Ironically, the Medical and Pharmaceutical industry isn’tclean at all; the huge sums of money involved, and the interests that revolve around them often lead to unpleasant and unwanted consequences, such as inaccurate studies or overpriced meds. Also, despite the numerous efforts to make medical journals disclose funding sources for what they publish, the results have been almost neglectable, with many studies not citing conflicts of interest.
The importance of this should definitely not be underestimated, as medical publications have a major impact on what the doctors prescribe, which in turn, have a major impact on how a treatment works. It goes like this: pharma companies pay somebody to make several studies, which lead to the ‘right’ conclusion. Doctors go and read that study, and prescribe medication to patients accordingly.
While individual studies usually do publish funding sources, even when they can reveal a potential conflict of interests, meta analysis usually don’t do it. A meta analysis combines the results of several studies that address a set of related research hypotheses. For example, a meta analysis that concludes by endorsing a certain drug doesn’t reveal that, say, the individual studies that were taken into consideration were paid by the company which sells that drug.
This is extremely problematic, because meta analysis are a common way for scientists to gather information about clinical trials, or drugs, or just a topic whatsoever; biasing these studies will lead to a significant number of doctors being influenced, and thus, an even bigger number of patients not being treated right.
It’s a significant issue because published studies in large medical journals have a strong influence on doctors’ prescribing decisions, which can have a major impact on treatment.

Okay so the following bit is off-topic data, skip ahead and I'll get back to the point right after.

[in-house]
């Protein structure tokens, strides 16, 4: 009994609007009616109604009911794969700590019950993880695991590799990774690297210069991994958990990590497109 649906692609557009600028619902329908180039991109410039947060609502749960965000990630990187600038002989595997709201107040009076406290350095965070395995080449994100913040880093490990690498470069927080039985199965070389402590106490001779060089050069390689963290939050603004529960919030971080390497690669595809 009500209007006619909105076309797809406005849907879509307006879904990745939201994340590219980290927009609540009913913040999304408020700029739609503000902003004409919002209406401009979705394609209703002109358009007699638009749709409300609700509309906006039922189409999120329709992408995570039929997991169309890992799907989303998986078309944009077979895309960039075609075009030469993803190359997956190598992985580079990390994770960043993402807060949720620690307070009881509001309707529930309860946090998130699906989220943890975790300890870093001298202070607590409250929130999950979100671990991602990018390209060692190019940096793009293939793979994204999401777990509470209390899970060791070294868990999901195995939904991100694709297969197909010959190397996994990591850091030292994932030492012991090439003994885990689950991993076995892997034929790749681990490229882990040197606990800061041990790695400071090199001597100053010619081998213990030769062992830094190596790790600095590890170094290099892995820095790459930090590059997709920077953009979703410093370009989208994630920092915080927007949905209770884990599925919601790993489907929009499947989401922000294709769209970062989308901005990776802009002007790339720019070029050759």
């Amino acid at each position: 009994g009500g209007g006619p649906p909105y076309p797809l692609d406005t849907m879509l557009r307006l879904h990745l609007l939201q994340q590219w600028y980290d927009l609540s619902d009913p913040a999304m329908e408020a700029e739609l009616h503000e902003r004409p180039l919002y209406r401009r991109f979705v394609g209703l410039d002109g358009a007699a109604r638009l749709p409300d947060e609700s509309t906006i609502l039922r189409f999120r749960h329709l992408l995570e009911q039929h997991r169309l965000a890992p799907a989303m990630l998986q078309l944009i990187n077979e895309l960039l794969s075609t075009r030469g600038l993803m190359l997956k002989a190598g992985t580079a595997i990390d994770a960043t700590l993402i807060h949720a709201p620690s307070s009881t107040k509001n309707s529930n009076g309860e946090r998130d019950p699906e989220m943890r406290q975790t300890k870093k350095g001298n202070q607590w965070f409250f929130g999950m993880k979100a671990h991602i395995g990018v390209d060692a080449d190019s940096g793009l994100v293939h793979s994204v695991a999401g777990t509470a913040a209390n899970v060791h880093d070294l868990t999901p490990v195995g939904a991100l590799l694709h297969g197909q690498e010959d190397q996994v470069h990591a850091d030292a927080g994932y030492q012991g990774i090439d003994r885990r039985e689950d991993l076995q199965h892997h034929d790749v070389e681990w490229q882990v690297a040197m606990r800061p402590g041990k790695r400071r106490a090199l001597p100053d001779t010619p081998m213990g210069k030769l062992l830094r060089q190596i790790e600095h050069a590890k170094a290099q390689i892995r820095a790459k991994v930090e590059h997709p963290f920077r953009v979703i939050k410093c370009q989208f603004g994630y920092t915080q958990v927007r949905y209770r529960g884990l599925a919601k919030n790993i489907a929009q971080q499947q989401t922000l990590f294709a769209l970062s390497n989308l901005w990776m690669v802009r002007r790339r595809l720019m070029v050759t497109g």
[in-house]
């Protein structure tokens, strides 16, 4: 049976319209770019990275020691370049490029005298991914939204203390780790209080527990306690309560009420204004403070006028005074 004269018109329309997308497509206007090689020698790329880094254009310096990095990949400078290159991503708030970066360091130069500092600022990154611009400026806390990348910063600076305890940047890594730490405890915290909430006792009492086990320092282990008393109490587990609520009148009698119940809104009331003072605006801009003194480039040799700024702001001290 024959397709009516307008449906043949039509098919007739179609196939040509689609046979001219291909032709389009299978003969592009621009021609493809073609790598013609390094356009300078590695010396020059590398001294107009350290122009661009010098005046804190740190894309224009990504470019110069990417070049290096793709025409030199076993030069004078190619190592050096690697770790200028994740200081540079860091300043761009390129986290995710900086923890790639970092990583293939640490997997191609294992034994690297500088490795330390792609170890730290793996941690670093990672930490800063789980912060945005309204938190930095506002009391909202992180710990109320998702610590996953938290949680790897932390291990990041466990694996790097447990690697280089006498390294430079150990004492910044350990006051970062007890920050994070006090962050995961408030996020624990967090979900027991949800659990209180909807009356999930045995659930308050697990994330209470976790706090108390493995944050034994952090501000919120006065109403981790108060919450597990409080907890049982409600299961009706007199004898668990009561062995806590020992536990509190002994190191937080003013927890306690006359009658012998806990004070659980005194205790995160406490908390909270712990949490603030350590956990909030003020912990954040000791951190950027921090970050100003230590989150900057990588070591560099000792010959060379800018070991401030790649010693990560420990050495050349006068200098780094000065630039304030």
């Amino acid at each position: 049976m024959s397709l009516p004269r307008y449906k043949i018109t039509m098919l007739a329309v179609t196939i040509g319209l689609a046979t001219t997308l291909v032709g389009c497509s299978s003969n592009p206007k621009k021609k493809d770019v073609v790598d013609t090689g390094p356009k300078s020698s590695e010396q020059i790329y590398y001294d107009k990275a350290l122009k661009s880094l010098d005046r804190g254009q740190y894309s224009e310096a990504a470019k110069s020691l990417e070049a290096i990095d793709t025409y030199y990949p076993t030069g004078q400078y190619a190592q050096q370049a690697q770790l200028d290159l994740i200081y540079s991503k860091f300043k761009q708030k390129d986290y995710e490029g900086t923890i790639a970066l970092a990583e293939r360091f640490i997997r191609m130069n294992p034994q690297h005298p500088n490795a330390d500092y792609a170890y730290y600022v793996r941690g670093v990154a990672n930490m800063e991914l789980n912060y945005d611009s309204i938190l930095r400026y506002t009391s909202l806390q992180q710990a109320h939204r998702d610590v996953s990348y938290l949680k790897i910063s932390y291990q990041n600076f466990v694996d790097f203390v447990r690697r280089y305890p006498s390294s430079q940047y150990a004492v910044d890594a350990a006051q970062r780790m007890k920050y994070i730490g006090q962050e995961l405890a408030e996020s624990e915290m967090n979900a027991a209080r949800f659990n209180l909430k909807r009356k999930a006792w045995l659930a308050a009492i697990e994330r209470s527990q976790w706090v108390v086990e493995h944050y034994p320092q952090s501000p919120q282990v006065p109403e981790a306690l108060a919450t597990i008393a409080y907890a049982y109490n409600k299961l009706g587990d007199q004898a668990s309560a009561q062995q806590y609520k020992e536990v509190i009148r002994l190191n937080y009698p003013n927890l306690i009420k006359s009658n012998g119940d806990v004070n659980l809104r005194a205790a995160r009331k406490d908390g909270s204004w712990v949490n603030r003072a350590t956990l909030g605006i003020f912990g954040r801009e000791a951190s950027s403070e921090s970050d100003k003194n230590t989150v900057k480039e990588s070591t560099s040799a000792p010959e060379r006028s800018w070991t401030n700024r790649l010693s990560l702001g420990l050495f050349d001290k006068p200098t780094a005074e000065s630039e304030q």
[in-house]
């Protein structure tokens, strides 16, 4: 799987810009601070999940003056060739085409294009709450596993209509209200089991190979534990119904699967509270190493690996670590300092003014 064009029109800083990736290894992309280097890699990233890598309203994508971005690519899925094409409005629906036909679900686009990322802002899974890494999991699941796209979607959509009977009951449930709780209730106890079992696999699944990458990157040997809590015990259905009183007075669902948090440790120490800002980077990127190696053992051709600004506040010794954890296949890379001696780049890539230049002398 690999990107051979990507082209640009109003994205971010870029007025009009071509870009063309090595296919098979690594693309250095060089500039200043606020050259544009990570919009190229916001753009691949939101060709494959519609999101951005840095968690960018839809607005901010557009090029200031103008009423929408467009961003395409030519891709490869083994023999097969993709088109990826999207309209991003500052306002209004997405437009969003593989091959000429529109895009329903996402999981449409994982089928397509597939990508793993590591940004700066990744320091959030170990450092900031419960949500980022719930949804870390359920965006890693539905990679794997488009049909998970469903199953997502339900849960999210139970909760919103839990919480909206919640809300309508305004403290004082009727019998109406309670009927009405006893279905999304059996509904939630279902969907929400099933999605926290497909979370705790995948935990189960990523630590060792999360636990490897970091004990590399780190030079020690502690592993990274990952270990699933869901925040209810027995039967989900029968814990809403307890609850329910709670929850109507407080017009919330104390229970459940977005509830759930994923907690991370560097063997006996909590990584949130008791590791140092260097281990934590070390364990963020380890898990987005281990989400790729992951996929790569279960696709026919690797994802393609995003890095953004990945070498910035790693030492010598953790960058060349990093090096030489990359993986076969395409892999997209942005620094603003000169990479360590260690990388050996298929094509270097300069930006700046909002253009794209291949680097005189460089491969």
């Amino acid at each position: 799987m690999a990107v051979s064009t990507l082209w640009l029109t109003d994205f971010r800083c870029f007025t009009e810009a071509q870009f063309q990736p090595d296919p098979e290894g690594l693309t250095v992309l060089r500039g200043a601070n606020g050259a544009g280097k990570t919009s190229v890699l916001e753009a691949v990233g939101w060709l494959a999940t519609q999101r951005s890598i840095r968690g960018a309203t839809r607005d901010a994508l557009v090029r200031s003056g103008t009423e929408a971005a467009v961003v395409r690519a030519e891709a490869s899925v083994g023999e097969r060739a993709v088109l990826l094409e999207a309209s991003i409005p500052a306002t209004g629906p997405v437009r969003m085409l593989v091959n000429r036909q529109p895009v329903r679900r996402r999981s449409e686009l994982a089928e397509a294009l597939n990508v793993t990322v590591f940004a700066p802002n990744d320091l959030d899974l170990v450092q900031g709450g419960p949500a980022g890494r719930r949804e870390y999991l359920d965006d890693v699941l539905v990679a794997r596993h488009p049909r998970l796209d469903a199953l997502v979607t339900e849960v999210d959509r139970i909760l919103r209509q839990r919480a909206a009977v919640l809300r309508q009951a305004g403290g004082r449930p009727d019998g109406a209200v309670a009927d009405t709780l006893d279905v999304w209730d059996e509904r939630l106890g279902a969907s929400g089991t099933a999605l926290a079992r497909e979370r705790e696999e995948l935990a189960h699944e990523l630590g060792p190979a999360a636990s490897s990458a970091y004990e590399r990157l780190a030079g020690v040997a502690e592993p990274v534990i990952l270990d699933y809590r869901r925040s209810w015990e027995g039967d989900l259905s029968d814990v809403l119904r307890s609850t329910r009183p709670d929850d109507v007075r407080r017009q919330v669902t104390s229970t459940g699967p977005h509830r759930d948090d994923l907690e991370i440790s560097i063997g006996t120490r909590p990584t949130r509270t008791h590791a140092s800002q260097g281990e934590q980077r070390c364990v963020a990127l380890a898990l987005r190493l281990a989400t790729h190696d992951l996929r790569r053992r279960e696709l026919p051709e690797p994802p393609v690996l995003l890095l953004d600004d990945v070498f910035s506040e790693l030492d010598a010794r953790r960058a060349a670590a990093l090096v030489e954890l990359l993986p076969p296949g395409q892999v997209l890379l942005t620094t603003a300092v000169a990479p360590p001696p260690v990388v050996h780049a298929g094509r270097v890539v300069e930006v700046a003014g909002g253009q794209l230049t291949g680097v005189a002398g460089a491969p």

While it’s become common for study authors to disclose funding sources and potential conflicts of interest in their published works, Canadian researchers have found those disclosures are rarely made in meta-analyses, which combine the results of several studies on a related topic.
That means, for instance, someone reading a meta-analysis endorsing a particular drug has no way of knowing that three-quarters of the individual studies used to draw that conclusion were paid for by the company marketing that drug.
Meta-analyses are a common way for scientists to gather information about a topic and analyze many of the related clinical trials. According to the authors of the new study, published Tuesday in the Journal of the American Medical Association, meta-analyses are cited more often than any other type of study.
The findings signal there are still significant gaps in proper reporting of conflicts of interest in medical research, said Brett Thombs, a professor in the psychiatry department at McGill University and an author of the study.
“There’s been a lot of improved transparency, but it really hasn’t been ingrained in the thinking of people doing the research that this is something they need to be aware of,” said Dr. Thombs, who is also with the Lady Davis Institute for Medical Research at Montreal’s Jewish General Hospital.
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